This week is not going well in my household. My husband is overseas for work and both of my young daughters have come down with a horrible cold and coughing virus.

There has not been much sleeping happening at night time and emotions have been a bit raw as a result during the day.

For the last two days I have stayed home and looked after my youngest who was at home. This morning my eldest has got worse and is staying home from school too.

I however, was returning to work, and our nanny is with the girls.

On waking this morning, my very tired, snotty and grumpy 5 year old told me that she needed me to stay home. When I explained that I was going back to work and our nanny would be looking after her she was not happy.

“But mummy, how can you go to work and leave us at home when we are not feeling well? We need you to be here to look after us.”

I admit it is a tough one. Despite having been a full time working mum for over 2 years now, and having had many business trips of up to 2 weeks away from the family, when I see a sad face or hear a plea not to leave them, I find it very difficult to walk away.

This morning, I got down on the floor with my distraught first born and explained that if I really thought they needed me to stay home then I would. I told her that I had already spent two days at home this week and had moved all my meetings and appointments to later in the week, so now I had to go and see all these people.

I told her that we almost always feel worse when we first wake up and that after breakfast and a shower she would almost definitely feel better. I made her a promise that if she did not and she still wanted me to stay home then I would.

As predicted, by the time our nanny arrived and I was ready to leave, all was calm again. Both girls had done a little yoga session and were fed and feeling a bit better.

There was no more mention of me staying home, so my departure was as easy as on a normal morning.

It did get me thinking about the many conversations I have had with my children about why I work. I have always thought it was important that they had an understanding at their own level of why I am a working mum. We have had these conversations casually and formally since the day I went back to full time work.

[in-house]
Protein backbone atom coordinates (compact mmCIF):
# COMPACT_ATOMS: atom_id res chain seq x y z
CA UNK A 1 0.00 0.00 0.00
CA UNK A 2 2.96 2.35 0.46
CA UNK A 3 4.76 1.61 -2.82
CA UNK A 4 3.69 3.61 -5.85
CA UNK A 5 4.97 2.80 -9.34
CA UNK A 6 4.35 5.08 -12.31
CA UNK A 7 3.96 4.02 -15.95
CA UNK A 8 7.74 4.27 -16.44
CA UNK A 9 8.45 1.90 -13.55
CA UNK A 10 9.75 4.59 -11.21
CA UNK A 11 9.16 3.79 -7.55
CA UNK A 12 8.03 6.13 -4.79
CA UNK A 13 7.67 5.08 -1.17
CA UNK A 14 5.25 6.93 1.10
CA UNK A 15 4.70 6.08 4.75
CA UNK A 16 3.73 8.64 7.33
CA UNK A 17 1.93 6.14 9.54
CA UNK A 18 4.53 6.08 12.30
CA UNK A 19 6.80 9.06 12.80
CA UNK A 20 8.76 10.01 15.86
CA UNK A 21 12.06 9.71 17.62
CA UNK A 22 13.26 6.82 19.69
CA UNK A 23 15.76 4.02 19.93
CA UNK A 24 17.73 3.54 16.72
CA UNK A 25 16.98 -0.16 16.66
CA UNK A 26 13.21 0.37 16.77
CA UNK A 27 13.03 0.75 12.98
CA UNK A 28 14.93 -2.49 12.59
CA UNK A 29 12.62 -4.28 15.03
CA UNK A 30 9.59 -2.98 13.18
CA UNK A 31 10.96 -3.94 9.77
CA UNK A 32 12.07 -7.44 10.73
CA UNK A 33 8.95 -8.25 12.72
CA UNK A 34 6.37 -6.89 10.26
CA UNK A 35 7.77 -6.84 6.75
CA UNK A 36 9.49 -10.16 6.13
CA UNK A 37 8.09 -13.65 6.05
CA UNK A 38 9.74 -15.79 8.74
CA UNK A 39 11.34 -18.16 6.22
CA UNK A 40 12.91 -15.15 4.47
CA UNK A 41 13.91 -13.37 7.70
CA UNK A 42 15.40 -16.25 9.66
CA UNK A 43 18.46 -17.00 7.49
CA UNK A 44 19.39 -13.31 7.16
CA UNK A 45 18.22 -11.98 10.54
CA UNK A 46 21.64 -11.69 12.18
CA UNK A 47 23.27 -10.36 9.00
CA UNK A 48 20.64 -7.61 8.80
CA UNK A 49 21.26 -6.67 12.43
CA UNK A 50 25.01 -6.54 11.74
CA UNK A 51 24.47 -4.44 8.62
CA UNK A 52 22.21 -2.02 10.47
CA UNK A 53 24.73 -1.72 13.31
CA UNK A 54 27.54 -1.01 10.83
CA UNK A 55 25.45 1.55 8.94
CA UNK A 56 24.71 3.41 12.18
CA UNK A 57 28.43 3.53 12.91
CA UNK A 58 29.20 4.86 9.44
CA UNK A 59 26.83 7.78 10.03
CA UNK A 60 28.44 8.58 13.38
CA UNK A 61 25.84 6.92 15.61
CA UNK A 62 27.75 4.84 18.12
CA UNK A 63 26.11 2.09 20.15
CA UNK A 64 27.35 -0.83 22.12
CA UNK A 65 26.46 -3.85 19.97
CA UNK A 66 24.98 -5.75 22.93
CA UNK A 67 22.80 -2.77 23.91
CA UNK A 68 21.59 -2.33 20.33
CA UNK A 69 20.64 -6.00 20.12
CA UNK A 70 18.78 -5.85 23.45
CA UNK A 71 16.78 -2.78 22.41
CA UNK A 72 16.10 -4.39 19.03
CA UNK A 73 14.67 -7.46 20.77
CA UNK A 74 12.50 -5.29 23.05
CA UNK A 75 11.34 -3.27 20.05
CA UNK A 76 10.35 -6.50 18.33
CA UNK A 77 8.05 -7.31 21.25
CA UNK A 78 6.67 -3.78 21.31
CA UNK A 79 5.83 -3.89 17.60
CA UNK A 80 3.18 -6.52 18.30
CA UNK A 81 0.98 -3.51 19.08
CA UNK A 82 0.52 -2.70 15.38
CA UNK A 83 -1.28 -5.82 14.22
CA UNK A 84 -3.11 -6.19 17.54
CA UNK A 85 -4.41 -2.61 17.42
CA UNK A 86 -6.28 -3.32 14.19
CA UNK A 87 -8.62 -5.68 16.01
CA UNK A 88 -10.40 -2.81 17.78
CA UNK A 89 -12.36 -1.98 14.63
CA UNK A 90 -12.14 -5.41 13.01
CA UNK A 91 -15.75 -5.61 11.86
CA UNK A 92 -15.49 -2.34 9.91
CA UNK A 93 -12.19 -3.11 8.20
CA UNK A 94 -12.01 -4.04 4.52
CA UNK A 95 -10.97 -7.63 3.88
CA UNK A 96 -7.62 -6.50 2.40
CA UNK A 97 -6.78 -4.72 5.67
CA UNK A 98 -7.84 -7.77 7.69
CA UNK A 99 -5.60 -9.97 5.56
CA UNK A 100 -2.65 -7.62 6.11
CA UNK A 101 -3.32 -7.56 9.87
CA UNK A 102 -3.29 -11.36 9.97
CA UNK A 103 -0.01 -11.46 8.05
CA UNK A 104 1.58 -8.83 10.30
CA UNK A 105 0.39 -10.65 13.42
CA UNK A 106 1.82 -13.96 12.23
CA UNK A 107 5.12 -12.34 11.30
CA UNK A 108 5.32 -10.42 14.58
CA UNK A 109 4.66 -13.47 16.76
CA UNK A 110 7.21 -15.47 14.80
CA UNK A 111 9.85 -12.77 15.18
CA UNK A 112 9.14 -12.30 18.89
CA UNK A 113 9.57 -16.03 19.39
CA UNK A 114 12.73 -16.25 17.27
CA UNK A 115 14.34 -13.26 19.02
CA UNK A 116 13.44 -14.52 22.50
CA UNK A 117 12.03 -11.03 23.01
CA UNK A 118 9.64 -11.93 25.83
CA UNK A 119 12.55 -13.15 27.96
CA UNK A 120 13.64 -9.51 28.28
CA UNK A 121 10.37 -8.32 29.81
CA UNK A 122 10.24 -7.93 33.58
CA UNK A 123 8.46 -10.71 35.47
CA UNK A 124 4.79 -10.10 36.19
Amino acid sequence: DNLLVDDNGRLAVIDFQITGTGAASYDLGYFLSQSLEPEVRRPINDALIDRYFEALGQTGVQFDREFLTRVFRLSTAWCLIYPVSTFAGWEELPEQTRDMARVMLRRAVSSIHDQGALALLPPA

About 12 months ago, our nanny overheard a conversation between my then four year old and her best friend in our house. At the time I was away on a work trip. It went something like this:

“Why is your mummy away so much? Why do you have to have someone else looking after you instead of your mummy?”

“My mummy is just like my daddy. They both went to University together and worked hard to make sure that they had good jobs that they liked. They both enjoy working and make sure that they spend plenty of time working and plenty of time with us as a family. She also works so that she has enough money to buy me lots of presents and all the toys in the world.”

“Mmmmm- maybe my mummy should work more too!”

Despite the fact that on the odd occasion one or both of my children will now have a wobble and ask me to stay home, I like to think that because we have had these honest and open discussions about having two working parents, that actually it is just the norm to our children.

In our household, we all know who goes where on which days and that there will always be at least one parent there for breakfast and bedtime.